Mom Helping With Homework:

Good or Bad Idea?*


Research Summary by Doctor D

It stands to reason that parental help with a child’s homework should be a good idea. Right? Maybe. Maybe not.

Research by Gintautas Silinskas at Finland’s University Jyvaskyla* suggests that the way the parent helps (or “monitors,” as the study points out as being different from “helping”) may make a major difference.

Key Study Features To See If This
Matters to You

Let’s point out some things important about this study with over 2,000 children
in Grades 1-4:

1) Don’t discount it because it involves Finnish children and parents. Besides the truism that “kids are kids” anywhere, the fact that they were all Finnish residents meant that the study sample was incredibly “homogenous,” in the authors’ wording.

  • That means that any of the many possible differences between families, like those in the United States, simply don’t exist in this sample. No different cultures, major value systems, language preferences, racial distinctions, etc. For example, 78% of the Finnish children had two parents at home, and the children were the biological children of both parents.
  • Therefore, the study had fewer “confounding variables” to mess up the results or make any trends difficult to understand.

2) The researchers measured how Mom’s homework “help” or “monitoring” influenced actual math and reading scores of their children.

3) The biggest source of information about the children came from their school scores. The biggest source of information about how Moms interacted with their children during homework time came from self-reports by Mom as entered on various written questionnaires.

4) Because the study was “longitudinal,” over time, the researchers were able to predict how Mom’s behavior might affect their children later in school. This is different from the more common “cross-sectional” studies that look at only one moment in time.

Study Results: Can You Use This?

Now to the big question: What do the study results tell us about how parents should interact with their children during homework time?

1) Poor academic performance on the part of children prompted increased levels of helping and monitoring by parents, but unfortunately it came with negative emotional behavior by Mom during homework time … which didn’t really help the children much.

2) Direct instruction by Mom (“helping”) on how to solve problems or do the homework actually slowed the child’s academic development.

3) Students who did better were more likely to have Moms that had expectations of “autonomy” for children, expecting them to do well without much actual direction. Moms might “monitor,” but only to see that the work was done.

Doctor D Adds His Own Opinions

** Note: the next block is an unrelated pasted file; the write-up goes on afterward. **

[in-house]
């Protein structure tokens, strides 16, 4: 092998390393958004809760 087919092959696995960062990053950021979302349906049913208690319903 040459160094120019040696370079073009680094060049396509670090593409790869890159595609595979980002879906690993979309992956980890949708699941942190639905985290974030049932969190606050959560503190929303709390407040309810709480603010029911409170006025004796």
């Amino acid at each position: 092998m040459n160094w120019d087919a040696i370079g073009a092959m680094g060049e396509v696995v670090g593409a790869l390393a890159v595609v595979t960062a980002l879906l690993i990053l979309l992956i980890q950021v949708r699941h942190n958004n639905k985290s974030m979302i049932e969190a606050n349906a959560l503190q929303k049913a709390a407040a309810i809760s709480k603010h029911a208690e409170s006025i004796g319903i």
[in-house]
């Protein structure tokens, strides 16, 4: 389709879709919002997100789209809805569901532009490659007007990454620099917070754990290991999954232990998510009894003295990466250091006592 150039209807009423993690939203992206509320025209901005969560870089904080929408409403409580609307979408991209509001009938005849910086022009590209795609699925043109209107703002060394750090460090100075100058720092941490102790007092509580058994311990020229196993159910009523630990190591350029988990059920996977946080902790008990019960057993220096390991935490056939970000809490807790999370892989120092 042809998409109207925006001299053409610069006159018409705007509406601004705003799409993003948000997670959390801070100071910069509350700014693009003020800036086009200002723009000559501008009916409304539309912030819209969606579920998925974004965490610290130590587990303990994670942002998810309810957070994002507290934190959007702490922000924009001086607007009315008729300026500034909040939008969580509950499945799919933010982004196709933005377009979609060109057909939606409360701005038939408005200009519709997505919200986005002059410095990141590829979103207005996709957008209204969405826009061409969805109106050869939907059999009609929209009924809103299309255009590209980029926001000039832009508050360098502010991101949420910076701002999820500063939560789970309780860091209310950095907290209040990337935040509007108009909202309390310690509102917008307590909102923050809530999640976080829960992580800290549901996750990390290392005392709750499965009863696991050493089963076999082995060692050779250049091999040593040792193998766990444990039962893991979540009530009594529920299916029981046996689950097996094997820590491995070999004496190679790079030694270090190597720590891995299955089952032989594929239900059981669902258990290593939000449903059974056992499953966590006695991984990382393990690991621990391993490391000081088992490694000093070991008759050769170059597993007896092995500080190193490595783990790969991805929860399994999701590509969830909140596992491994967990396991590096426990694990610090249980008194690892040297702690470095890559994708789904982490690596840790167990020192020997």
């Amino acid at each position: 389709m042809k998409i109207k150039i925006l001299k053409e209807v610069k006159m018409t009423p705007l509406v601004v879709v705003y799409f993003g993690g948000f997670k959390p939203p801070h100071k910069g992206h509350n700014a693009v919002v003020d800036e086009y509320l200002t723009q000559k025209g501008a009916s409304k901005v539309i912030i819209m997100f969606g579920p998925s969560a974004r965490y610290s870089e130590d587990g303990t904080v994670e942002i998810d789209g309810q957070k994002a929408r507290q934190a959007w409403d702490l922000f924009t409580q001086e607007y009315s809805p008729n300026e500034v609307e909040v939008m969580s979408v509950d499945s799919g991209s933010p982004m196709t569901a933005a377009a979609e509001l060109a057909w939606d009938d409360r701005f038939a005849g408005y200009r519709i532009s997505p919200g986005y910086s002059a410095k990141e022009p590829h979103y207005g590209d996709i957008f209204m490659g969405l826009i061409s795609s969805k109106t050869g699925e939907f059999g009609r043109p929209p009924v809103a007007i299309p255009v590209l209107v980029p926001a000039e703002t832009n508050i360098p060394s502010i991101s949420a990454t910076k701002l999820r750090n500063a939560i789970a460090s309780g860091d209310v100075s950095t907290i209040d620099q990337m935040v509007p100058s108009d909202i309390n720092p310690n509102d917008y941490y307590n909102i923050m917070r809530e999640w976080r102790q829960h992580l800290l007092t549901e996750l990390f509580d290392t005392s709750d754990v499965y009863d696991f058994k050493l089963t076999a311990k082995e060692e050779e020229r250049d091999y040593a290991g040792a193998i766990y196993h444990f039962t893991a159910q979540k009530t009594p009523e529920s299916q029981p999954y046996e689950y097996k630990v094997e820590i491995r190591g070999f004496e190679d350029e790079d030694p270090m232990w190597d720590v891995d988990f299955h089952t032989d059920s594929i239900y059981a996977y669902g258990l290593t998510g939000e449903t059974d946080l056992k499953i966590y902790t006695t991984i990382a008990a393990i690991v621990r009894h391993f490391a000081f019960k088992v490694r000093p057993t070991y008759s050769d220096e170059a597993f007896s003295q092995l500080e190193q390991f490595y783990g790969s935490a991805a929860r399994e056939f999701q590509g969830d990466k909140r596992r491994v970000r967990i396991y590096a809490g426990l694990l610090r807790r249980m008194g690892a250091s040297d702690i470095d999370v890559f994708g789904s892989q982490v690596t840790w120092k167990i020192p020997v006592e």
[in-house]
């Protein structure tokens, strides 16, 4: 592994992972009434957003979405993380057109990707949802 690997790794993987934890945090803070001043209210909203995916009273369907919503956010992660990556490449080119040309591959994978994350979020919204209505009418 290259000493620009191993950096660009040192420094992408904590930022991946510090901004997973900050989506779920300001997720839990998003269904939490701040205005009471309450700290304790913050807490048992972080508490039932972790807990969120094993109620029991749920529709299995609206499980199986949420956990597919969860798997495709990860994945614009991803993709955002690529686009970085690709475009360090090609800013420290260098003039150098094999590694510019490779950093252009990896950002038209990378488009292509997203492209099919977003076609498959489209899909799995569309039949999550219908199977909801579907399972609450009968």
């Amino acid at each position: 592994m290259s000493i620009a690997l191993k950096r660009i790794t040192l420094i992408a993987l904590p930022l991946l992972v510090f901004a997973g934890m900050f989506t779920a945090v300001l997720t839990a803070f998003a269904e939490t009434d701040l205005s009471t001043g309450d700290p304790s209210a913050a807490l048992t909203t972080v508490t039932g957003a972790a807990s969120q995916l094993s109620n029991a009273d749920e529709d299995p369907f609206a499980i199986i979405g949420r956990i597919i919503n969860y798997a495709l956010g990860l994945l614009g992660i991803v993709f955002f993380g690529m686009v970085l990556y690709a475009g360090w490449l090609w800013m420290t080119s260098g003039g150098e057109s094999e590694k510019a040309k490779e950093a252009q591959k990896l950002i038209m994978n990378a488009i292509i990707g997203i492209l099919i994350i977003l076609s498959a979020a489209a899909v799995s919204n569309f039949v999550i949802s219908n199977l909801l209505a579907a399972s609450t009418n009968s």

1) Worrying about a child’s school performance can make sense. Letting that worry and related emotional behavior by Mom (or Dad, or whoever) also carry over to homework time is a bad idea. So, no scolding, yelling, etc. at the child.

2) Helping a child occasionally with homework is fine, but it should be minimal. It is important to say and do everything possible to let the child know he/she is growing better by doing work and solving problems on his/her own (getting more “autonomous”).

3) Any such support should not support incorrect work or poor homework habits just to “build up esteem.”

For the Future

Doctor D would like to see actual observational research on these important issues, and not rely so much on what Mom says about her own behavior. There’s nothing wrong or necessarily invalid about self-report data. It can be a fine place to begin, and give us many clues about complex issues.

But Doctor D would also like to see what really happens between Mom and child during homework time. For example, what did they say to each other? And then, like these researchers did, go to the schools and see what happens with school achievement afterwards, over several years.

*Article Author Credits and Contacts:
“The Developmental Dynamics of Children’s Academic Performance and Mothers’ Homework-Related Affect and Practices,” by Gintautas Silinskas, Noona Kiuru, Kaisa Aunola, Marja-Kristiina Lerkkane, and Jari-Erik Nurmi, University of Jyvaskyla, Finland. Published in Developmental Psychology, 2015, Volume 51, No. 4, pages 419-433.

Correspondence concerning this article should be sent to: Gintautas Silinskas, University of Jyvaskyla, Department of Psychology, P.O. Box 35, FI-40014, Finland, or send email to:

Research Article Availability:
The complete research article is available from the American Psychological Association on the Web at

Doctor D Disclaimer:
All interpretations of this research study as presented above are entirely those of Doctor D’s. Any misinterpretation by Doctor D is unintentional, and readers are referred to the original research article as cited above for further information.

Doctor D has no copyright claim on any of the information from the cited article.

Doctor D is not providing advice of a psychological nature or otherwise regarding the research article summarized above. Doctor D is offering his sole opinion of the research cited above, and related matters, as is protected by the First Amendment to the United States Constitution.

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